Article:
Today would be a good day to get out and fish the Yellowstone River or the Paradise Valley spring creeks. Relatively warm, not too much wind…. If you can do it (pesky jobs!), head out today and get a little respite from cabin fever.
A lot of people, including some pretty hardcore anglers, look at me like I’m a little crazy when I tell them that I’ve been out fly fishing in January. But truthfully, the winter months are some of my favorite, particularly for wade fishing freestone fisheries like the Yellowstone River. The water is relatively low, the fish are predictable and generally easy to find, and you almost always have the river to yourself. What more could you ask for? Warm feet, perhaps, but there are always sacrifices, and ways to deal with the cold. Read on.
Winter fly fishing almost forces you to pare things down to the basics. There are no complicated hatches, fly selection is pretty easy, you’re almost always nymphing, and you don’t have to deal with the boat, the shuttle, etc…. Do it right, and you can almost guarantee a catch. Not every fish you catch will be a trout, but heck, the tug is the drug, right? Whitefish are an indicator of good water quality, so cherish them when you pull one in.
The first key to winter fly fishing is preparation. If you can, choose a day that’s above freezing. There’s a macho factor to fishing when the thermometer plunges, but constantly chipping ice off of your guides is a pain, as are frozen fingers. Dress appropriately. Put on lots of layers of wool or synthetics (no cotton!), a wind-proof outer layer on top, heavy socks (with liner socks if you have them), gloves (I like the fingerless kind, with a foldover mitten), a ski cap. Loosen your boot laces so you can wiggle your toes. Bring a thermos of coffee or hot chocolate. If you pack a flask, wait until you’re done fishing to imbibe; alcohol may make you feel warmer, but it will leave you more susceptible to hypothermia. Tuck a small kitchen towel in the top of your waders. When you’re landing and releasing a fish, or otherwise going to get your hands wet, take off your gloves, then use the towel to dry your hands completely before putting your gloves back on.
Next, only plan to go out for a couple of hours in the middle of the day. That’s when the fishing is best, anyway. And always remember that fly fishing is supposed to be fun, not an ordeal. When you find yourself focusing more on your cold toes than on your cast, it’s time to call it a day. Or at least to get out of the water for a while and warm up. Do some jumping jacks, jog in place, whatever it takes to get the blood flowing again. Don’t overstay your welcome; contrary to the belief of many, you don’t get any extra points with the fish gods for enduring misery. And be careful. Watch for thin shelf ice that may protrude out over deep water. If you start to feel light-headed (or heaven forbid, fall in or get wet), retreat to a warm place immediately. Hypothermia can set in quickly, especially when you’re concentrating hard on the fishing.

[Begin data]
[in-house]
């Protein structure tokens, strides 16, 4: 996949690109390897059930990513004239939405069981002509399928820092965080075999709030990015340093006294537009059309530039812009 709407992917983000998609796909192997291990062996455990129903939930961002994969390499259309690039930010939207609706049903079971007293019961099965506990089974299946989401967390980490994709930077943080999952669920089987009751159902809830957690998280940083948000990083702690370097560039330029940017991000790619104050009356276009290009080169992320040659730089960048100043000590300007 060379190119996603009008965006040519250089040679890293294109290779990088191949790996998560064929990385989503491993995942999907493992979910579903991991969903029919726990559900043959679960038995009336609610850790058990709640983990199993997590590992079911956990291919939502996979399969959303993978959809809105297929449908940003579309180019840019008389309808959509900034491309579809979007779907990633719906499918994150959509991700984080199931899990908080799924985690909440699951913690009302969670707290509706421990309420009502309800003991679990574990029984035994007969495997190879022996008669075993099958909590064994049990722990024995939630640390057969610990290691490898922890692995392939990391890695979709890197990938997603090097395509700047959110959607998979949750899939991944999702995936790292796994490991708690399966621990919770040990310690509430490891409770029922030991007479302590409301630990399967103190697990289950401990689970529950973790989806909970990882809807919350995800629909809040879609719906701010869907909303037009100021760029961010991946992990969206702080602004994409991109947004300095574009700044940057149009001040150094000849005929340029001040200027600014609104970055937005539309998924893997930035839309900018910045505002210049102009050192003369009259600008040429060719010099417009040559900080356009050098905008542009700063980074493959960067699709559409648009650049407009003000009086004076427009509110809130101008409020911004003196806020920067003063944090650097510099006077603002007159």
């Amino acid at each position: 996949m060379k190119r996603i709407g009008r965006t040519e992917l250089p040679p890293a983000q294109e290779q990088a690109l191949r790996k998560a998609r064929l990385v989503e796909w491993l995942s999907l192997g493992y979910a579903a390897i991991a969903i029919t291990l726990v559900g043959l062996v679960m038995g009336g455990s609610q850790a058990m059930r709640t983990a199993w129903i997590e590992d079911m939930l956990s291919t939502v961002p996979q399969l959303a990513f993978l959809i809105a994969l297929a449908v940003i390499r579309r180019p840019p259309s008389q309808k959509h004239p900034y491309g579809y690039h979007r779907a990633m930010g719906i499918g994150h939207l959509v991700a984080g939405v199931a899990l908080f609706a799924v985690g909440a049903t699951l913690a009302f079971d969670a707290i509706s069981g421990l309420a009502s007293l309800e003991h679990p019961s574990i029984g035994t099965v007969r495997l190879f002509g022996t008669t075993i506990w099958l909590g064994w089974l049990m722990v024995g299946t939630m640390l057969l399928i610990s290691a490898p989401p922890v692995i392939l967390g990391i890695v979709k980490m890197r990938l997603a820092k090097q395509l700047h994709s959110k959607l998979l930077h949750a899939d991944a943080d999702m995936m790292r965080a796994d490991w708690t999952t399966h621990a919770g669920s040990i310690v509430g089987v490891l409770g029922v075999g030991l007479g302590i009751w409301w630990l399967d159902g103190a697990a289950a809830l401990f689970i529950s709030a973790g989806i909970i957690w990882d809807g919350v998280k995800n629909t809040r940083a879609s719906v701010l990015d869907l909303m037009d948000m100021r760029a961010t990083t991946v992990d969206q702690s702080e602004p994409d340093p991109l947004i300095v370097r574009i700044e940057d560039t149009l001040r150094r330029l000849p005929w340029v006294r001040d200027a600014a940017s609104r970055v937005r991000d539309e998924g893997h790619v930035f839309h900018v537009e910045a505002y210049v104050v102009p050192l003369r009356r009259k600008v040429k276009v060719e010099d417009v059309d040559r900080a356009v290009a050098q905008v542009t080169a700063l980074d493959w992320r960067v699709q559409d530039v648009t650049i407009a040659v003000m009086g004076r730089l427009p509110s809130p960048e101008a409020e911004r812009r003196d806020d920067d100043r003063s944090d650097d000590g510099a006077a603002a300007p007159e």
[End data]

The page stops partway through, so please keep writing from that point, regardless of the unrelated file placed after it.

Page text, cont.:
Where and what to fish? If you can find some ice-free water, you can usually find fish. With the cold water temperatures, the fish will tend to congregate in slower, deeper water. I like knee- to waist-deep water with current moving at about the speed of a leisurely walking pace. The slower water off to the side of the main current can be good, as can areas where a riffle dumps in to a slower run. Tie on a double nymph rig under an indicator, with plenty of weight, and try to hit them right on the nose. They won’t move far for food, and tend to be right on the bottom. Try a bigger, dark stonefly nymph (or small Wooly Bugger) with something a little flashy as a dropper (e.g., Copper John, Lightning Bug). Zebra Midges are another effective dropper. If you catch a trout, keep fishing the same spot; the fish tend to “pod up” this time of year.
If it’s calm, warm, and usually cloudy enough, you may see fish rising. Most likely, they’re taking midges (and they may be whitefish, or they may not; one way to find out). So have your dry fly box and some 5x tippet handy just in case. If the rises are in a run, I’ll usually tie on something that represents a single midge, such as a Sprout Midge. If you find fish rising in slack water or an eddy, you might try a midge cluster pattern, such as the venerable Griffith’s Gnat.
Enjoy the solitude!
Have any of your own suggestions or tips for winter fly fishing? Please leave us a comment!